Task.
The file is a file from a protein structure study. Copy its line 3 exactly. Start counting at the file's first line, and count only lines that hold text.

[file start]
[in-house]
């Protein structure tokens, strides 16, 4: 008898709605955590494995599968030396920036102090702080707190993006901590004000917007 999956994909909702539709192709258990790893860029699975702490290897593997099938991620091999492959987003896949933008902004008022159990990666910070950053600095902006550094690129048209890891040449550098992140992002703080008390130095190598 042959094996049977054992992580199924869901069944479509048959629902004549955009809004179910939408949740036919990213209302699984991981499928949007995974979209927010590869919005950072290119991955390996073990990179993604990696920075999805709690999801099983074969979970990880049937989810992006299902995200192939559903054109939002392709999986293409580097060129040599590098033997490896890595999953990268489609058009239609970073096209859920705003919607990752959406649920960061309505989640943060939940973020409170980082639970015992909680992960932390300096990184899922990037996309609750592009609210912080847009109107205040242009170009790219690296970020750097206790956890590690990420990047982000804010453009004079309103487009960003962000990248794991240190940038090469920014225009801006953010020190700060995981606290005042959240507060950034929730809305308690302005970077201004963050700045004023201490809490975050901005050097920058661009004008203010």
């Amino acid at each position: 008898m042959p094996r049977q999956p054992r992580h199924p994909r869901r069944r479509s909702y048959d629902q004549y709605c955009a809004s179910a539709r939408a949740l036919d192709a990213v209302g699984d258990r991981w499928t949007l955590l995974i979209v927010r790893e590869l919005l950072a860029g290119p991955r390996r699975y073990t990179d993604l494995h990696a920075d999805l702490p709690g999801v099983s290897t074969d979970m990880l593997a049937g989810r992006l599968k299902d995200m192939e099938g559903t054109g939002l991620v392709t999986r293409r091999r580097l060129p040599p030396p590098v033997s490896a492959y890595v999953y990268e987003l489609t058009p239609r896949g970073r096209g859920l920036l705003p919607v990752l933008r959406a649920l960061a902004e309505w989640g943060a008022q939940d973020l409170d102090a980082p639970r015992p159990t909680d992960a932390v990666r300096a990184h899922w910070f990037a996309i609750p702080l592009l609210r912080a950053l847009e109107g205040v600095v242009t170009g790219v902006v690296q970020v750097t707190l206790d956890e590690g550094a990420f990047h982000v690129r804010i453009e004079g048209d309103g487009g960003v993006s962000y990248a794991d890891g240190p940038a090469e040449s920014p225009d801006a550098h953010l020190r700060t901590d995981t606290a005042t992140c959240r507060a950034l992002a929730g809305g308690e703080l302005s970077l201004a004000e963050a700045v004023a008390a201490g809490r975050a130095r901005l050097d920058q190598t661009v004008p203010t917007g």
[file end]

């Amino acid at each position: 008898m042959p094996r049977q999956p054992r992580h199924p994909r869901r069944r479509s909702y048959d629902q004549y709605c955009a809004s179910a539709r939408a949740l036919d192709a990213v209302g699984d258990r991981w499928t949007l955590l995974i979209v927010r790893e590869l919005l950072a860029g290119p991955r390996r699975y073990t990179d993604l494995h990696a920075d999805l702490p709690g999801v099983s290897t074969d979970m990880l593997a049937g989810r992006l599968k299902d995200m192939e099938g559903t054109g939002l991620v392709t999986r293409r091999r580097l060129p040599p030396p590098v033997s490896a492959y890595v999953y990268e987003l489609t058009p239609r896949g970073r096209g859920l920036l705003p919607v990752l933008r959406a649920l960061a902004e309505w989640g943060a008022q939940d973020l409170d102090a980082p639970r015992p159990t909680d992960a932390v990666r300096a990184h899922w910070f990037a996309i609750p702080l592009l609210r912080a950053l847009e109107g205040v600095v242009t170009g790219v902006v690296q970020v750097t707190l206790d956890e590690g550094a990420f990047h982000v690129r804010i453009e004079g048209d309103g487009g960003v993006s962000y990248a794991d890891g240190p940038a090469e040449s920014p225009d801006a550098h953010l020190r700060t901590d995981t606290a005042t992140c959240r507060a950034l992002a929730g809305g308690e703080l302005s970077l201004a004000e963050a700045v004023a008390a201490g809490r975050a130095r901005l050097d920058q190598t661009v004008p203010t917007g």